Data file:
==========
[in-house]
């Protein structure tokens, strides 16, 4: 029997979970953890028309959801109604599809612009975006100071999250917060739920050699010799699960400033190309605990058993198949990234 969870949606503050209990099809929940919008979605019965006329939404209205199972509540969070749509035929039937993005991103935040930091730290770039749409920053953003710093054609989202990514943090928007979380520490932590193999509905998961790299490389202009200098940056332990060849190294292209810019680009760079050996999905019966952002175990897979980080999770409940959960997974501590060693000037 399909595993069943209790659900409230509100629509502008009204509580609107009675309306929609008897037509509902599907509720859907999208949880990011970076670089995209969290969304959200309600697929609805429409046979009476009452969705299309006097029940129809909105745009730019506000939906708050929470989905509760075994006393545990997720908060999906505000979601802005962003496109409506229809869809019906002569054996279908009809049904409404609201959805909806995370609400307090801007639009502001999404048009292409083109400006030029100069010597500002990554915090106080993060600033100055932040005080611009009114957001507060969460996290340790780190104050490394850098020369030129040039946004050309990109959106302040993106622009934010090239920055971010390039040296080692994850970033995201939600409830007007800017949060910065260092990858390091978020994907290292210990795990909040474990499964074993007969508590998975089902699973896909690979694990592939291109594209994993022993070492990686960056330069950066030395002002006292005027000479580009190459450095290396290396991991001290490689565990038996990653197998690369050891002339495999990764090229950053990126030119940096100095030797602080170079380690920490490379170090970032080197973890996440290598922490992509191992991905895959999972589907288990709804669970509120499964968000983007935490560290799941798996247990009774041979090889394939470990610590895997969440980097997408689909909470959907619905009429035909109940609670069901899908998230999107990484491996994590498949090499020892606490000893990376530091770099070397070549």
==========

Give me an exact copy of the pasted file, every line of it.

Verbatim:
[in-house]
């Protein structure tokens, strides 16, 4: 029997979970953890028309959801109604599809612009975006100071999250917060739920050699010799699960400033190309605990058993198949990234 969870949606503050209990099809929940919008979605019965006329939404209205199972509540969070749509035929039937993005991103935040930091730290770039749409920053953003710093054609989202990514943090928007979380520490932590193999509905998961790299490389202009200098940056332990060849190294292209810019680009760079050996999905019966952002175990897979980080999770409940959960997974501590060693000037 399909595993069943209790659900409230509100629509502008009204509580609107009675309306929609008897037509509902599907509720859907999208949880990011970076670089995209969290969304959200309600697929609805429409046979009476009452969705299309006097029940129809909105745009730019506000939906708050929470989905509760075994006393545990997720908060999906505000979601802005962003496109409506229809869809019906002569054996279908009809049904409404609201959805909806995370609400307090801007639009502001999404048009292409083109400006030029100069010597500002990554915090106080993060600033100055932040005080611009009114957001507060969460996290340790780190104050490394850098020369030129040039946004050309990109959106302040993106622009934010090239920055971010390039040296080692994850970033995201939600409830007007800017949060910065260092990858390091978020994907290292210990795990909040474990499964074993007969508590998975089902699973896909690979694990592939291109594209994993022993070492990686960056330069950066030395002002006292005027000479580009190459450095290396290396991991001290490689565990038996990653197998690369050891002339495999990764090229950053990126030119940096100095030797602080170079380690920490490379170090970032080197973890996440290598922490992509191992991905895959999972589907288990709804669970509120499964968000983007935490560290799941798996247990009774041979090889394939470990610590895997969440980097997408689909909470959907619905009429035909109940609670069901899908998230999107990484491996994590498949090499020892606490000893990376530091770099070397070549």